And this is just what we did with our communities and staff throughout the isolation, quarantining, and social distancing of the pandemic. Staff in multiple departments, from communications to operations, used Equity by Design for Austin ISD to develop our first-ever community informed 25-year long-range plan. Over 18 months, we engaged our diverse communities as best as we could. Together, with the community, we toured neglected buildings, interviewed thousands of families and staff and wrestled with the data. It was not a perfect process. We argued, misunderstood one another, forgave one another, designed decision-making tools together and kept things moving. We did lose staff to other districts and to other industries. And we also lost some community members who lost patience or trust in us or the process, and we lost some who just needed to get back to their real lives.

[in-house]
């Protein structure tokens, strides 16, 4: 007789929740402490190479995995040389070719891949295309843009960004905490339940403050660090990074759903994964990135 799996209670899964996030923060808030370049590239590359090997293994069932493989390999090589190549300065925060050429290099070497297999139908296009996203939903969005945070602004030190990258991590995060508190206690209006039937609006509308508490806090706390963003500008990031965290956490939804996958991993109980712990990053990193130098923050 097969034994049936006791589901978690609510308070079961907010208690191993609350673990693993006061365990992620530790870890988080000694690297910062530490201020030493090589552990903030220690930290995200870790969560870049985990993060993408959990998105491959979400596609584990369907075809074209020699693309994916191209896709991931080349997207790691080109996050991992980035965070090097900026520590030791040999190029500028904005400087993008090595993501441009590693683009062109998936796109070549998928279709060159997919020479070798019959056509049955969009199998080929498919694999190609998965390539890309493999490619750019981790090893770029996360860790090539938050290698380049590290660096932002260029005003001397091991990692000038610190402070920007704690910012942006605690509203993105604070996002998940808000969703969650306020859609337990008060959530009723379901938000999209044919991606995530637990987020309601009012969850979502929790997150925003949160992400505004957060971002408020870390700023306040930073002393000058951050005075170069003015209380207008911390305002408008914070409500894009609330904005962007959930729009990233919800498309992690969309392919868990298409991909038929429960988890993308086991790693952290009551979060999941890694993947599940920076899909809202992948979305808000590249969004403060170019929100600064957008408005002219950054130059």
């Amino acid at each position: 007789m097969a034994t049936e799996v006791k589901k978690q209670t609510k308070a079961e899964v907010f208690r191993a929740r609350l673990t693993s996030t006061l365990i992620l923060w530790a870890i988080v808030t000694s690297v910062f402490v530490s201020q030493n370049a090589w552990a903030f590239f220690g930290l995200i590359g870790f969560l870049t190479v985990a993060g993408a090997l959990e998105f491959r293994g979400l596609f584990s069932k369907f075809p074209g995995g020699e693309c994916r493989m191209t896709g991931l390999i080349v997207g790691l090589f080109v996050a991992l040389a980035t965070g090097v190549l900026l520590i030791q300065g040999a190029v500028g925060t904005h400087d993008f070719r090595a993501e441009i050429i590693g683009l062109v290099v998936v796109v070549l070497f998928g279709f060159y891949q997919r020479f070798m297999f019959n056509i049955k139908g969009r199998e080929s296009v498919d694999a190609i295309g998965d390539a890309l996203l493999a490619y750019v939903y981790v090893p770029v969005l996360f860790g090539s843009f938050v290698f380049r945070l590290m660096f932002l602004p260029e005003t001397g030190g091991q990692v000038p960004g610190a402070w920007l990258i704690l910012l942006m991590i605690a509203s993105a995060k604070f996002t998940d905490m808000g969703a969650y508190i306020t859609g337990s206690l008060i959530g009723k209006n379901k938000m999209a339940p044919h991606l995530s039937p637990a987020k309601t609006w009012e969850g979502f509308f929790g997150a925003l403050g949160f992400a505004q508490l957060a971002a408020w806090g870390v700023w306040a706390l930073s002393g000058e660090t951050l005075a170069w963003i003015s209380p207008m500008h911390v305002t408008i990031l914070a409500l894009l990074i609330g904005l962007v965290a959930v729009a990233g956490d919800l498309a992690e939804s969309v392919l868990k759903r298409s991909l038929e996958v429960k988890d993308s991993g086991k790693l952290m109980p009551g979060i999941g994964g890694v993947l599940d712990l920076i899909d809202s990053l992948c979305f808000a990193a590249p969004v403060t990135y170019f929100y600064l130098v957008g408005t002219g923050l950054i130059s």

In the summer of 2022, part of the way through the long-range planning process, we proposed an historic win-win– $2.44 billion bond package and we proposed that more than 80% of those funds be invested in the very school communities we had sought to close in 2019. Every school — regardless of the socioeconomic level of their families—is receiving funds for enhanced safety and security. And the business community will benefit as they repair and renovate buildings in neighborhoods we have failed to invest in for decades. Seventy-three percent of voters demonstrated their “belief in” (not just buy-in) our ability to take action to address persistent issues.